Preventing lung and breast cancers in women among 45 new research projects in Ontario announced by the Canadian Cancer Society

    Ontario researchers awarded more than $22 million

    TORONTO, May 6 /CNW/ - Cancer prevention research funding totaling more
than $800,000 was awarded to three Ontario researchers through a new
innovative initiative to improve cancer prevention and reduce the burden of
cancer in Canada, the Canadian Cancer Society announced today.
    "This new investment in cancer prevention research is exciting because it
supports exploration into tangible ways we can reduce our risk of cancer,"
says Sylvia Leonard, Vice-President, Community Engagement, Ontario Provincial
Office, Canadian Cancer Society. "Funding research is critical to our mission
to eradicate cancer and enhance the quality of life of people living with
cancer. We are grateful to our generous Ontario donors and volunteers for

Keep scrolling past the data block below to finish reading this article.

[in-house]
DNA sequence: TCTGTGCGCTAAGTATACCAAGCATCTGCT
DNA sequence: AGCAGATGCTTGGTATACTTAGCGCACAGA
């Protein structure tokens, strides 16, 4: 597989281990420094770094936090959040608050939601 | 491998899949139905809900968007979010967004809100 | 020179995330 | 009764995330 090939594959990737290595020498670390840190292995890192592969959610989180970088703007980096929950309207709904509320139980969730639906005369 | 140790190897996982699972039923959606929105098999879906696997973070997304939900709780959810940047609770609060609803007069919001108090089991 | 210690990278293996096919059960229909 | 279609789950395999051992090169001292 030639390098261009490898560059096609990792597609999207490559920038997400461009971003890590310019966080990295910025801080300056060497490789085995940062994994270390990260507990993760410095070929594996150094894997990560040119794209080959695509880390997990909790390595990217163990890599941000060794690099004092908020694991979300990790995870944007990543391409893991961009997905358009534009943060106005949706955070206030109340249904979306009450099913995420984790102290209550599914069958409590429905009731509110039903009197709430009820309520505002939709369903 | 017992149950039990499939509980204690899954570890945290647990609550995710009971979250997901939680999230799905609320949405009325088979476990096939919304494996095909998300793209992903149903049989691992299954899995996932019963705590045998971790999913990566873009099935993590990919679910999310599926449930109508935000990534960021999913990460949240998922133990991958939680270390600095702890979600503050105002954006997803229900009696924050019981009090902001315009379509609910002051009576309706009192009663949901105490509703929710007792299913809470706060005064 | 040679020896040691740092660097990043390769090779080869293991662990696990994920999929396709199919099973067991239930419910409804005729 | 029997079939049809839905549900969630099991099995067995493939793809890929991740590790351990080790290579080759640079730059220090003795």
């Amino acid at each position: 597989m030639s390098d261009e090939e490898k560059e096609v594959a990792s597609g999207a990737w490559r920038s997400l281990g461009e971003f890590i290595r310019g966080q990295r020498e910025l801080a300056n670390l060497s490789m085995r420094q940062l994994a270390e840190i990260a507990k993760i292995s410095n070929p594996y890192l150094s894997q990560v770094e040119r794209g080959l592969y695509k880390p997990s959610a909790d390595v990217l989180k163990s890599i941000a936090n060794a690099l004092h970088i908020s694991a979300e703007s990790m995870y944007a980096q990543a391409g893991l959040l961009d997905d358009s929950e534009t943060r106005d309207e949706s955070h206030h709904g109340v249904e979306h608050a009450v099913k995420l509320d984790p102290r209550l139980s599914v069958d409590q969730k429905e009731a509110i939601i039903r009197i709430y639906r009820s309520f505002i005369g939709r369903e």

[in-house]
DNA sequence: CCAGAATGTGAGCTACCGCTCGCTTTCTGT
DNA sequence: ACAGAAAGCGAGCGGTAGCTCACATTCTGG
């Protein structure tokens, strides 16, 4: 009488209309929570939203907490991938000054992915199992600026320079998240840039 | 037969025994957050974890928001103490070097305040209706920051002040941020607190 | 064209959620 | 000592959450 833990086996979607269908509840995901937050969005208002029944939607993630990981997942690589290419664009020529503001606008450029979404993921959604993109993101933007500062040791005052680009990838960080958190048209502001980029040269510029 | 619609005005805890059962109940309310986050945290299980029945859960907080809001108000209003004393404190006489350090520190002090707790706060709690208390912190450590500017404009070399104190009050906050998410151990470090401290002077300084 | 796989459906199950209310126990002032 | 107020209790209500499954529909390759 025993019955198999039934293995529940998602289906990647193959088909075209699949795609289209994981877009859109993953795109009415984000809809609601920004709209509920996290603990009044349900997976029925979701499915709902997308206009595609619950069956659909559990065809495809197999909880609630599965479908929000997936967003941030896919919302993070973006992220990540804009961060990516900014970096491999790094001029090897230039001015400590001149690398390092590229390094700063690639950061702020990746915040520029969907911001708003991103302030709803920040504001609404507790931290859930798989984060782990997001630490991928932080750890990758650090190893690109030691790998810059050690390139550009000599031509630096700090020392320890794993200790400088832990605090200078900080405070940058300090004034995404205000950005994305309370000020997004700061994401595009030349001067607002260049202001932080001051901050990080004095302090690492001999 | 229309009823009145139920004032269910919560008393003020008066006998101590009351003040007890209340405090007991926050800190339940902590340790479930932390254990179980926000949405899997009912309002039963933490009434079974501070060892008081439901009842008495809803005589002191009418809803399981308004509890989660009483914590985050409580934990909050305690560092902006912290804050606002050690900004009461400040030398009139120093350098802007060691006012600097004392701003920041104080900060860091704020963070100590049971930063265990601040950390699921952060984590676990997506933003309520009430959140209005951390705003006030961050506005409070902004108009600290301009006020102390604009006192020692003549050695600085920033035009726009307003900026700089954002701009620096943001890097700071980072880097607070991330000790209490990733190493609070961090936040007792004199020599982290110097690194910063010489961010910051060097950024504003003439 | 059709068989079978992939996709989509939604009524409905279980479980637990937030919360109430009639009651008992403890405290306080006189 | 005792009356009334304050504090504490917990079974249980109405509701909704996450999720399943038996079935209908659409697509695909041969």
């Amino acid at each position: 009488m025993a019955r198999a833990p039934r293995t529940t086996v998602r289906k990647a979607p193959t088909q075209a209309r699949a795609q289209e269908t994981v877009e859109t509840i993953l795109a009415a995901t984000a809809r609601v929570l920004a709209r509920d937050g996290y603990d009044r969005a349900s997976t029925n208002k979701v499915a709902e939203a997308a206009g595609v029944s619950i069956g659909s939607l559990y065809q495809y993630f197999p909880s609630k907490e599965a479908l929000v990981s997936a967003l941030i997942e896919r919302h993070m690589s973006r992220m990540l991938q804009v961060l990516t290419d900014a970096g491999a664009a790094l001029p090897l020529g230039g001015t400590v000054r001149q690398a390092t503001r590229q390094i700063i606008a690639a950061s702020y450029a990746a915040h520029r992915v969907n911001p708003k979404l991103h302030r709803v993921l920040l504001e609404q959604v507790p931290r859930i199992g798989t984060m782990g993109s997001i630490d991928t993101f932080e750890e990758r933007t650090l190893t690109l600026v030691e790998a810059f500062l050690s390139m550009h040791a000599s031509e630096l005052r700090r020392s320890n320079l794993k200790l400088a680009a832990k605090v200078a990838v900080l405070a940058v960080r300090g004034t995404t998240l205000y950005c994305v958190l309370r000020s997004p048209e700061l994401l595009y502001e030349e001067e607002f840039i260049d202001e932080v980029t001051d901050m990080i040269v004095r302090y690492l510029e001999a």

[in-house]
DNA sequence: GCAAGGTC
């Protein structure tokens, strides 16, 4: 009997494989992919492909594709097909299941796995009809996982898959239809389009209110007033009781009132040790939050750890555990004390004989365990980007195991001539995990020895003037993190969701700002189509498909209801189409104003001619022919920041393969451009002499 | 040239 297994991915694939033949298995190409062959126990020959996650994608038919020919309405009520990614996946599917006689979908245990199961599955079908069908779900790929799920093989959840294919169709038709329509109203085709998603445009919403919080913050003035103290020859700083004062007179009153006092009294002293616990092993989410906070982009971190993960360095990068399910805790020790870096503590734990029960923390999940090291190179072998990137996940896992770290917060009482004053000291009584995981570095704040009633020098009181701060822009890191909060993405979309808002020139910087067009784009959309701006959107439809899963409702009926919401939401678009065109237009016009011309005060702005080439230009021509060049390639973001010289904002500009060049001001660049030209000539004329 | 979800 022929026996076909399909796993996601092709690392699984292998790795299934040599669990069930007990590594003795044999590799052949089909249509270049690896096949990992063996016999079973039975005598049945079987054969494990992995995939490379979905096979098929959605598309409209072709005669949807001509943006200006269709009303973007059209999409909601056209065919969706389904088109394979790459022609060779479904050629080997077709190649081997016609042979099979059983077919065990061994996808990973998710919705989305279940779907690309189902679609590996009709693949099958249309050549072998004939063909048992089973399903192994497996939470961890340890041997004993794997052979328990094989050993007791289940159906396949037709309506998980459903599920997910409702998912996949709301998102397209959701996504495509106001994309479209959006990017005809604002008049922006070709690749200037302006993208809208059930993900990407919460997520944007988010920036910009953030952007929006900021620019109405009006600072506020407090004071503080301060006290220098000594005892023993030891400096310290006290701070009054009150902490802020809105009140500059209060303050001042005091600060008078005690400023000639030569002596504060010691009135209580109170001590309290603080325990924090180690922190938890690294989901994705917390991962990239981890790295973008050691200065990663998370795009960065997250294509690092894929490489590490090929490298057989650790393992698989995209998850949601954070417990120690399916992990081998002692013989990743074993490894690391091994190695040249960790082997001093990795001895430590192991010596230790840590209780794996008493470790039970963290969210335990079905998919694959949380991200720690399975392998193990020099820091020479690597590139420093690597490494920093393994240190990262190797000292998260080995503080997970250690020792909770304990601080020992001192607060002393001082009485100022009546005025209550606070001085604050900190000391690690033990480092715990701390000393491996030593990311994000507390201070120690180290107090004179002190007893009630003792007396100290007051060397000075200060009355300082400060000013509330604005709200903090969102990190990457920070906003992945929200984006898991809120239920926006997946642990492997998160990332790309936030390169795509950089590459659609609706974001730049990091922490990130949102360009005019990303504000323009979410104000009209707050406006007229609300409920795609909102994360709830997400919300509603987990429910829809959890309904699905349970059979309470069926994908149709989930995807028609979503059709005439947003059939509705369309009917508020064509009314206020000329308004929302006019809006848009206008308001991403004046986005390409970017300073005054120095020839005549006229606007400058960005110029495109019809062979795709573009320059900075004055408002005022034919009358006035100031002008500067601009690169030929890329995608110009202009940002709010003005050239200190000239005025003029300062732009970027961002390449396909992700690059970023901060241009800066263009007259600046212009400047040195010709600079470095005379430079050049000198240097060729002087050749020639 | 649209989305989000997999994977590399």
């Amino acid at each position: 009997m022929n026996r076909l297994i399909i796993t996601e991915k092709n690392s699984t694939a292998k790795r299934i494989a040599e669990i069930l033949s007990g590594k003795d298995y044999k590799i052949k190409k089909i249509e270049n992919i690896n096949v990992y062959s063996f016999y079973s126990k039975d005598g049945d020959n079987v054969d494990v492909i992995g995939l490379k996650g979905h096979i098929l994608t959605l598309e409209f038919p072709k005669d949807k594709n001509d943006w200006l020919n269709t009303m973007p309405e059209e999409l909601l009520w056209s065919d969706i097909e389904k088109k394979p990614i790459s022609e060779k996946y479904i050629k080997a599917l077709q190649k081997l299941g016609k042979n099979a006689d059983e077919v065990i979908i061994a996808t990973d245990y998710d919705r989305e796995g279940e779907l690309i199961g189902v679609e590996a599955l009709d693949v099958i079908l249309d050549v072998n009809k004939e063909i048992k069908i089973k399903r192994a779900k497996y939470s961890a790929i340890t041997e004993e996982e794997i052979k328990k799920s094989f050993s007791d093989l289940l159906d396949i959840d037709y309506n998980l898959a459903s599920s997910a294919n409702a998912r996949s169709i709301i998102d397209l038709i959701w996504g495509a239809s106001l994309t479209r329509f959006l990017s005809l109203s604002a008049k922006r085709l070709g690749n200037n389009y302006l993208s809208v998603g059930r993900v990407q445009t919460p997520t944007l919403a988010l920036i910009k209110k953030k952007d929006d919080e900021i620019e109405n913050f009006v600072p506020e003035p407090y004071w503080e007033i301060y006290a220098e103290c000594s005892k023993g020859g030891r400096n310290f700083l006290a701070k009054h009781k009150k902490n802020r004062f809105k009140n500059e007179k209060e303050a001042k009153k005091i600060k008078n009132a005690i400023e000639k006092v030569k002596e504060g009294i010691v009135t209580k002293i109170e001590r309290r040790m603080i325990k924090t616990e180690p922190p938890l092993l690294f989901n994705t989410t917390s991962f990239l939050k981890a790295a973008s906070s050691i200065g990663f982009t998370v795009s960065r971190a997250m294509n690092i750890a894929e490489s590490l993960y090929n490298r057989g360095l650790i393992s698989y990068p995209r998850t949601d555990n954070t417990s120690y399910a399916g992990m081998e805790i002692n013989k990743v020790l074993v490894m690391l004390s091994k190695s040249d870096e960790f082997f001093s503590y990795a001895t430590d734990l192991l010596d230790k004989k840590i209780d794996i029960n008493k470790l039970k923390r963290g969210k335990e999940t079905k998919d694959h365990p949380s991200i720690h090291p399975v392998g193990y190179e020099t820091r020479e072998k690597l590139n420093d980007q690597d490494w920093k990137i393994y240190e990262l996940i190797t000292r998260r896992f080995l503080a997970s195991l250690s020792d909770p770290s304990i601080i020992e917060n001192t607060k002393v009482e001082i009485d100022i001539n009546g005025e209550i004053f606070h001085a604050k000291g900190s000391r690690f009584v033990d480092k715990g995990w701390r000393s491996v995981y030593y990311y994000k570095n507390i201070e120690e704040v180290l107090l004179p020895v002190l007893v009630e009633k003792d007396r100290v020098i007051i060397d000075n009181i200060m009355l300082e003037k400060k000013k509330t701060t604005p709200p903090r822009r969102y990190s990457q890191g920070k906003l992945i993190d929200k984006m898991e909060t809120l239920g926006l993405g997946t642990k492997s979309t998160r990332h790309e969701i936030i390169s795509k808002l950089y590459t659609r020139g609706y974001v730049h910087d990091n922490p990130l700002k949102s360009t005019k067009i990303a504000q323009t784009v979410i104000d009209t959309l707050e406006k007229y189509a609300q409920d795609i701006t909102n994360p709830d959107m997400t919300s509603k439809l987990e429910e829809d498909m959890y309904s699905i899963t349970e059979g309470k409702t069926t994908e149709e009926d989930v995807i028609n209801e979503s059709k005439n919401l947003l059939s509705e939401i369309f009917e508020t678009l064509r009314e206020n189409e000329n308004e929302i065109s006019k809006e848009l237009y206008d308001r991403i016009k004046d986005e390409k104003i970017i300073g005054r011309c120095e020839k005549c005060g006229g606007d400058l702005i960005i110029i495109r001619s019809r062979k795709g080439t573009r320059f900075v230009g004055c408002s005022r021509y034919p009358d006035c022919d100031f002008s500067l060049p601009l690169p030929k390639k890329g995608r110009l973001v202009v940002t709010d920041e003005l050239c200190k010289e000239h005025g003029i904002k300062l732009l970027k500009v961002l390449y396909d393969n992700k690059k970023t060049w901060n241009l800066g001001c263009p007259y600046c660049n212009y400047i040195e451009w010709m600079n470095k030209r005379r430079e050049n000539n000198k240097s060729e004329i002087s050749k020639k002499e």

making this research possible."
    The three Ontario recipients of these prevention research grants are
among only six awarded across the country. They are also among 45 new
discovery research grants awarded to Ontario researchers by the Canadian
Cancer Society.
    In total more than $22 million in new research funding was awarded to
researchers in this province, a significant investment that reflects the high
caliber of research that takes place in Ontario.
    The prevention initiative grants were awarded to researchers in Toronto
and London:

    Dr Michelle Cotterchio, Toronto
    Dr Cotterchio will receive $157,550 over two years to examine the links
between the consumption of phytoestrogen-rich foods and women with breast
cancers that are receptive to estrogen and progesterone hormones to see if any
preventive dietary effects are found. Eating foods rich in "phytoestrogens,"
such as soy, flaxseed, fruits and vegetables may reduce a woman's breast